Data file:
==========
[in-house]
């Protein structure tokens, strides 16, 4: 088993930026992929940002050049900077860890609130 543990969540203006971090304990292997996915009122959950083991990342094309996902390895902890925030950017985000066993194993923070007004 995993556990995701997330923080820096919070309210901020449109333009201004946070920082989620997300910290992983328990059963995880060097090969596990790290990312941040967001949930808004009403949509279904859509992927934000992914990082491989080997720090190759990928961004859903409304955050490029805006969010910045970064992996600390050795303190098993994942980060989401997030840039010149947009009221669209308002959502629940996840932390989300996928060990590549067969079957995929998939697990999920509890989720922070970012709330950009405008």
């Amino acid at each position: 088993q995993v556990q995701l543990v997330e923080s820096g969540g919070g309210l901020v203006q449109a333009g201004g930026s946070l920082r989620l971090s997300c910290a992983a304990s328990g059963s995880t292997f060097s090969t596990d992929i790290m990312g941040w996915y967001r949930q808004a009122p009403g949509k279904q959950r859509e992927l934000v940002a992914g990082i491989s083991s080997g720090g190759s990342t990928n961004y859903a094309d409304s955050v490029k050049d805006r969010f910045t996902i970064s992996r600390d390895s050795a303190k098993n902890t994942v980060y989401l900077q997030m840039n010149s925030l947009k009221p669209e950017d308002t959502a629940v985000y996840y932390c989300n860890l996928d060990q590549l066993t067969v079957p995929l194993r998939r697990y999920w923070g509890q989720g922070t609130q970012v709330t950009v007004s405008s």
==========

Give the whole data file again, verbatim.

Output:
[in-house]
């Protein structure tokens, strides 16, 4: 088993930026992929940002050049900077860890609130 543990969540203006971090304990292997996915009122959950083991990342094309996902390895902890925030950017985000066993194993923070007004 995993556990995701997330923080820096919070309210901020449109333009201004946070920082989620997300910290992983328990059963995880060097090969596990790290990312941040967001949930808004009403949509279904859509992927934000992914990082491989080997720090190759990928961004859903409304955050490029805006969010910045970064992996600390050795303190098993994942980060989401997030840039010149947009009221669209308002959502629940996840932390989300996928060990590549067969079957995929998939697990999920509890989720922070970012709330950009405008």
């Amino acid at each position: 088993q995993v556990q995701l543990v997330e923080s820096g969540g919070g309210l901020v203006q449109a333009g201004g930026s946070l920082r989620l971090s997300c910290a992983a304990s328990g059963s995880t292997f060097s090969t596990d992929i790290m990312g941040w996915y967001r949930q808004a009122p009403g949509k279904q959950r859509e992927l934000v940002a992914g990082i491989s083991s080997g720090g190759s990342t990928n961004y859903a094309d409304s955050v490029k050049d805006r969010f910045t996902i970064s992996r600390d390895s050795a303190k098993n902890t994942v980060y989401l900077q997030m840039n010149s925030l947009k009221p669209e950017d308002t959502a629940v985000y996840y932390c989300n860890l996928d060990q590549l066993t067969v079957p995929l194993r998939r697990y999920w923070g509890q989720g922070t609130q970012v709330t950009v007004s405008s």